1207 – Duiske Abbey, Graiguenamanagh, Co. Kilkenny
Irish Builder and Engineer “IN our last number we gave a sketch of the ruins of St. Mary’s Church, in the Abbey of Duiske, Graigue, County Kilkenny. These ruins are an admirable specimen of the early English Cistercian work in Ireland, and stand out in strong contrast to the lighter and more decorated remains of French Cistercian architecture, such as may be seen at Bective or Mellifont. Built in the end of the Transition Period, the Abbey of St. Mary showsin its ruins traces of the change through which all church building was then passing for, although we have the arches of the aisles pointed, and also the middle windows of the great western triplet, yet all the other windows, as seen in the sketch, are round-headed. The whole building, in truth, is a mixture of the early Gothic and the departing Ro manesque.
The abbey was founded by William Marshall, Earl of Pembroke, the elder, in 1207, and was richly endowed by him, and by successive benefactors. It was a great and extensive pile. Up to the time of the suppression its history presents nothing remarkable. There are, during this period, numerous allusions to it in Clynn’s and Grace’s Annals. At the Reformation, Charles McMurrough Kavanagh — a man of an unhappy celebrity — was the last abbot. By his measures the abbey and its lands were secured for his kinsman, James, the ninth Earl of Ormonde. From the Ormonde family the abbey passed into the hands of the Butlers of Galmoy, who were descended from the house of Ormonde. Excepting the period of the Cromwellian usurpation, the Lords Galmoy kept possession until the Williamite confiscations, when the abbey and lands were sold, and were purchased by the Agars of Clifden, in whose possession they now remain.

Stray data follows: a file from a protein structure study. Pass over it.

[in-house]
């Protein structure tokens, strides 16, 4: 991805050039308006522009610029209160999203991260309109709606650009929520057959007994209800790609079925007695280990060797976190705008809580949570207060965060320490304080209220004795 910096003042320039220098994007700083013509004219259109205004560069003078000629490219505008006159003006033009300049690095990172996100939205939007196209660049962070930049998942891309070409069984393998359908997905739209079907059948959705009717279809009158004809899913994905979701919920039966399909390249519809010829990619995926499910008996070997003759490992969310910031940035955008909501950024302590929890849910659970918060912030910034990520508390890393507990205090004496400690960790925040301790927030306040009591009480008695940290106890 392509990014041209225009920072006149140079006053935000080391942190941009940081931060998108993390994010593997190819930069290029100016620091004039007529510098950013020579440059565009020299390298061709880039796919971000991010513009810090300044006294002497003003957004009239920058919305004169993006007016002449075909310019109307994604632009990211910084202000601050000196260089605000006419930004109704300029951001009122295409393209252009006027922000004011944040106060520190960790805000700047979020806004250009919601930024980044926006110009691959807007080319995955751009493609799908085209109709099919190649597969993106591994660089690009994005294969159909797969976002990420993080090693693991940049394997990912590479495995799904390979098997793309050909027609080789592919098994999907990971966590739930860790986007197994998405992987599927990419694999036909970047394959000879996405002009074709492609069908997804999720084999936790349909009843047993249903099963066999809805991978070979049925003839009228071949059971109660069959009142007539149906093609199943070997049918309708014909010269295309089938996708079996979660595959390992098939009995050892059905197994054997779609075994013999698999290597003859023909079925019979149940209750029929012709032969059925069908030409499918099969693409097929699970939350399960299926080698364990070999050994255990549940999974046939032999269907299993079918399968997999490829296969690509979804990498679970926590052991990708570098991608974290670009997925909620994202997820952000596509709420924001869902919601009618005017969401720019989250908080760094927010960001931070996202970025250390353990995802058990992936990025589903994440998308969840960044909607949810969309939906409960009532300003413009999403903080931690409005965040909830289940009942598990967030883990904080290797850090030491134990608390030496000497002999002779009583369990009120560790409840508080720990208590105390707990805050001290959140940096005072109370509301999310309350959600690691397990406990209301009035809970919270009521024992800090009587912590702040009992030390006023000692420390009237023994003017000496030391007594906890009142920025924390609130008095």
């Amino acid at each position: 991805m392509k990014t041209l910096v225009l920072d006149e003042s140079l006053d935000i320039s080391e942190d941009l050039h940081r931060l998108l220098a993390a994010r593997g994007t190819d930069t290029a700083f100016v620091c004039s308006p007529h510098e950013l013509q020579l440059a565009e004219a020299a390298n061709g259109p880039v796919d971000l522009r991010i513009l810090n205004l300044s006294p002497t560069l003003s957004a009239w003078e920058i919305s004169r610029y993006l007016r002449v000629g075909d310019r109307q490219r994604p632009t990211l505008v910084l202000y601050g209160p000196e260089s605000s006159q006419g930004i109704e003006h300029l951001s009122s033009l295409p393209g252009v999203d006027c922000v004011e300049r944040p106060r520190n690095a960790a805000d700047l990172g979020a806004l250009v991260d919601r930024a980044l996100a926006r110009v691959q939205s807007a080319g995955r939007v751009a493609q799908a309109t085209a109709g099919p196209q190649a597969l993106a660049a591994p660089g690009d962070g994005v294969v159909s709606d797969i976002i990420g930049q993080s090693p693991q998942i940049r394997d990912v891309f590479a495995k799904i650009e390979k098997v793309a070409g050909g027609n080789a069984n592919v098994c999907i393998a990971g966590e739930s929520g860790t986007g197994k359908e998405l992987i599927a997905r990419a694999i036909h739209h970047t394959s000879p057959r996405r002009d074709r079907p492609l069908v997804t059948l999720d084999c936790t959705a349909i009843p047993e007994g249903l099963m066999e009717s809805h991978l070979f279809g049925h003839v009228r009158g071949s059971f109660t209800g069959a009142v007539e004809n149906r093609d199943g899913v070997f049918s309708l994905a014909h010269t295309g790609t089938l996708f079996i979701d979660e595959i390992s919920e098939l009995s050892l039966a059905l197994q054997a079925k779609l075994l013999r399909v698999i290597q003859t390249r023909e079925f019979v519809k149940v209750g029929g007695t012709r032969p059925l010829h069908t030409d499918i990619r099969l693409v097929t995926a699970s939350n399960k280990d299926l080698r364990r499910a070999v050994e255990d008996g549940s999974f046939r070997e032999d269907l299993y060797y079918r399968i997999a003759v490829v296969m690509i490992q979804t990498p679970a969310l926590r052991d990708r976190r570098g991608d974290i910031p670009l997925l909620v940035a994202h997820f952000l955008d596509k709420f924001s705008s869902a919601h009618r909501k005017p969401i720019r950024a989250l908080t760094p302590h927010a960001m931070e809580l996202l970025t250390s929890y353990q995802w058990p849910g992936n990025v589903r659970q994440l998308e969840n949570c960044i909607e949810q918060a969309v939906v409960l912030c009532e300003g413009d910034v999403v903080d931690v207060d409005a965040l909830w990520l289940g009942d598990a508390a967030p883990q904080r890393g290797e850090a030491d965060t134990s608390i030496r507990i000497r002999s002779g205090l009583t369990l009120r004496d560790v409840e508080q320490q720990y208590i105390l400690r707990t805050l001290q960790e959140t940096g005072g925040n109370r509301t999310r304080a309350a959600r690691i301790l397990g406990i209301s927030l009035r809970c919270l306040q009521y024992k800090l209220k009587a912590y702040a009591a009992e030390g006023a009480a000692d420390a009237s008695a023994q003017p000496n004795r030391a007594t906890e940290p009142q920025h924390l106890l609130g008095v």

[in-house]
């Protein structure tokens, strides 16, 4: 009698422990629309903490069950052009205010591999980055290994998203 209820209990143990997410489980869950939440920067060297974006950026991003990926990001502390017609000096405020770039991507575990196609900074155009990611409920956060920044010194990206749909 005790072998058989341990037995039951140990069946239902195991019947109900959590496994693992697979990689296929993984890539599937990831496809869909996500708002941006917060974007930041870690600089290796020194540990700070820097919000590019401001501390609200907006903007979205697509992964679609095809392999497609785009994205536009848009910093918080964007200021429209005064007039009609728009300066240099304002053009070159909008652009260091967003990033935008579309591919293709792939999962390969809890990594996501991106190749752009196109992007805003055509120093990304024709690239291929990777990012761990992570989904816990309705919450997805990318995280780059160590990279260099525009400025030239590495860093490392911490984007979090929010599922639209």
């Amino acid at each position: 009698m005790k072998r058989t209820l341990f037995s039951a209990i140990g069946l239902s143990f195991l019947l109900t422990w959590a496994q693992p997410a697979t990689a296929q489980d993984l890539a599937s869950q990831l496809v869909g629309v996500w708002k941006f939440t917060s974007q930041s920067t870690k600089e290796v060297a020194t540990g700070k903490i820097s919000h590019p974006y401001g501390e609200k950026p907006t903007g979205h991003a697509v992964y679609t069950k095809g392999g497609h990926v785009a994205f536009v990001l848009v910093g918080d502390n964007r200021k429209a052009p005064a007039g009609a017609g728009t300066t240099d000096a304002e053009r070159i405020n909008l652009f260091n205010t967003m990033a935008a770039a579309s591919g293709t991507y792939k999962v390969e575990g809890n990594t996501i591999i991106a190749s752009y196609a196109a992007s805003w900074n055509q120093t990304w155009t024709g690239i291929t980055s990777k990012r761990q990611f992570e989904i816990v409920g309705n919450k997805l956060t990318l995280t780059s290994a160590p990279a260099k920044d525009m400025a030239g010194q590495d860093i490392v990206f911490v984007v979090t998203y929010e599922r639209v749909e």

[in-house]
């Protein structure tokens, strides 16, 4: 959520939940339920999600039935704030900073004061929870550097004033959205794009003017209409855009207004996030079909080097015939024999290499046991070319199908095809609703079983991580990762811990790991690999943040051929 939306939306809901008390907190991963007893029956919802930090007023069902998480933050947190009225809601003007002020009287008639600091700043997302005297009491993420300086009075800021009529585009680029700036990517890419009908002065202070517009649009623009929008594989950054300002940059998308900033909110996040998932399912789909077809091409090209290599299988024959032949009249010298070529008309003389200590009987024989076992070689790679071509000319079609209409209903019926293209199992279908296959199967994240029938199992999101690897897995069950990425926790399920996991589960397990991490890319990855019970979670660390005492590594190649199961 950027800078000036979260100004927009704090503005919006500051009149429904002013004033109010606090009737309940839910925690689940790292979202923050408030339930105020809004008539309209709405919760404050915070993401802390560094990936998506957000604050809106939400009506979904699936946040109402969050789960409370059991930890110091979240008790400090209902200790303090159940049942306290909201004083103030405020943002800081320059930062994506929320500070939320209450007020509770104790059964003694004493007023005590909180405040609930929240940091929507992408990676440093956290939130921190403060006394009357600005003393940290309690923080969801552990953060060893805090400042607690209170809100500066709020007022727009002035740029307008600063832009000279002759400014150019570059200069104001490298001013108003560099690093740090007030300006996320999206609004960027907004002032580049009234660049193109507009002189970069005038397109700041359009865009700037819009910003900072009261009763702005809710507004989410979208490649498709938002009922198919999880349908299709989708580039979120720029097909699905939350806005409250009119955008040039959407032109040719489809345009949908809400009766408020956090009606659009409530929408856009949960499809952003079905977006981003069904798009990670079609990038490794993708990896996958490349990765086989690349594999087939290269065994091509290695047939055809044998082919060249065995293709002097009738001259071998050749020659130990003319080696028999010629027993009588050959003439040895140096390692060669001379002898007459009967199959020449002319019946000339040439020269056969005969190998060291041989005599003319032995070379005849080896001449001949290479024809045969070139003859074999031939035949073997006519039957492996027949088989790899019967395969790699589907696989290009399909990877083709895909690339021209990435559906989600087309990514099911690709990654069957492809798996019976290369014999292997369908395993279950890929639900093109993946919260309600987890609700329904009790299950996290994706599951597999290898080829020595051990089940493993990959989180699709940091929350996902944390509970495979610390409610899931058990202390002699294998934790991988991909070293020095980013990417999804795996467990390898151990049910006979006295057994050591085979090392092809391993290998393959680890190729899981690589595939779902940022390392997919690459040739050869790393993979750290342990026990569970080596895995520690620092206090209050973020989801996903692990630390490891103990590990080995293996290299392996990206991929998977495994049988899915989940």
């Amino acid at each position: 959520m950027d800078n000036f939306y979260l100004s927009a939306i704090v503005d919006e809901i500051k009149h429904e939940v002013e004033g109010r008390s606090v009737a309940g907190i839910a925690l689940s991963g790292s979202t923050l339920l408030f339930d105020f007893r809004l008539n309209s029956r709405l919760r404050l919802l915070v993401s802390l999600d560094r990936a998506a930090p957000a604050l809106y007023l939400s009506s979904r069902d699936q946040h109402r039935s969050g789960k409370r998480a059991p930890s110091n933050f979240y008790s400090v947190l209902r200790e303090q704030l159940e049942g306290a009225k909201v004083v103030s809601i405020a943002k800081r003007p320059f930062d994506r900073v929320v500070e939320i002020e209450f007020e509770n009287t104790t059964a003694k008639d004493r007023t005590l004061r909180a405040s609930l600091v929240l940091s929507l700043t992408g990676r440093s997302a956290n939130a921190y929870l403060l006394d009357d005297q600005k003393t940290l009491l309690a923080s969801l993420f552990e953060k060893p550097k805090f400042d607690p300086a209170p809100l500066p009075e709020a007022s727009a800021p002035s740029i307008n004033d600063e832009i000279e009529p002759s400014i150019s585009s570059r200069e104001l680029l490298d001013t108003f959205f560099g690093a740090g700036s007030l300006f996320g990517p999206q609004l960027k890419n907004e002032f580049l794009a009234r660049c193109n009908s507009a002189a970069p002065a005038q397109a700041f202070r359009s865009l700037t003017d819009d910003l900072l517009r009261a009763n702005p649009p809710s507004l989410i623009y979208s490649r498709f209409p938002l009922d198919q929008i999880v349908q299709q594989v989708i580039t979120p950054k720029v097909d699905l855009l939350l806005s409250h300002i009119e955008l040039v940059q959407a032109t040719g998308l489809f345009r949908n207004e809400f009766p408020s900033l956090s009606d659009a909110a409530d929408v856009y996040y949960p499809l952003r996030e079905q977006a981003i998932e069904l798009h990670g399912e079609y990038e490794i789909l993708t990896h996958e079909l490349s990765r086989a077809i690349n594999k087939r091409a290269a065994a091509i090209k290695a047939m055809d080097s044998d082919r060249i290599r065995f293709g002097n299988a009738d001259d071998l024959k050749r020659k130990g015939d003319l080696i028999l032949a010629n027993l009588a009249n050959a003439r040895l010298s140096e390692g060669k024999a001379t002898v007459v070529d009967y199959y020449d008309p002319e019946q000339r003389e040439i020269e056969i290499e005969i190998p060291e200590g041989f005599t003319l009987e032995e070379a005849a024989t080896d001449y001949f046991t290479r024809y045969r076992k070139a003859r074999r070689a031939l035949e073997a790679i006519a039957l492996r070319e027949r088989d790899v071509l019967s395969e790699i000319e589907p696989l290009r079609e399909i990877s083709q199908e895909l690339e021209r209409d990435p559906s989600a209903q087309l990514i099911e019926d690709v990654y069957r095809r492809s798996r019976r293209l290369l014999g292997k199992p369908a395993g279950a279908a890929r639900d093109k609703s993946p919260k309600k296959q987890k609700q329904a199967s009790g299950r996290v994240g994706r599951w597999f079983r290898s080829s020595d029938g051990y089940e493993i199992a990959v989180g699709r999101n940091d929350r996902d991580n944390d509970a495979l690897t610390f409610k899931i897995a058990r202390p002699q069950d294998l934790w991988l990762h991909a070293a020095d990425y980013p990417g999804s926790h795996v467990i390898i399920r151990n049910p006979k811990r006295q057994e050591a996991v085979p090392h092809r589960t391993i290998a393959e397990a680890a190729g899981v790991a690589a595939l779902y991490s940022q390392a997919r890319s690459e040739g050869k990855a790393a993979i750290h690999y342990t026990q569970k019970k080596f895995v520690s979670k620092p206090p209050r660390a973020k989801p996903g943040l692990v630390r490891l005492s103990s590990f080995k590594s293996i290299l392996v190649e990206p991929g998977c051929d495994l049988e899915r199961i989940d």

So remarkable were the ruins that they attracted the attention of the curious and learned in antiquities and architecture. Ledwich, in his notes to Grose, says that “The building was of great extent, and the architecture and sculpture, even in its present ruined state, excite our admiration;” while Trotter, in his Pedestrian Tour, writes:— “I do not except the celebrated Abbey of Tintern, in Monmouthshire, when I say that nothing could be found more venerable and beautifully-interesting in the empire than Graignamanagh Abbey.”
The Domesday Book of Ireland, completed by King John, was kept in this abbey; and the Annals of Duiske, long since lost, were compiled by a monk of this house in the beginning of the 16th century. All the abbey charters fell into the hands of James, the ninth Earl of Ormonde, who was the firstly proprietor, and they are still preserved in thebMuniment Room in Kilkenny Castle.
The beautiful octagon tower, similar to the one which was at Tristernagh, County Westmeath, fell down in 1744. At present, the court of the abbey is traced with great difficulty, and, except the site, which is well known, there are now no remains of the splendid Chapter House.”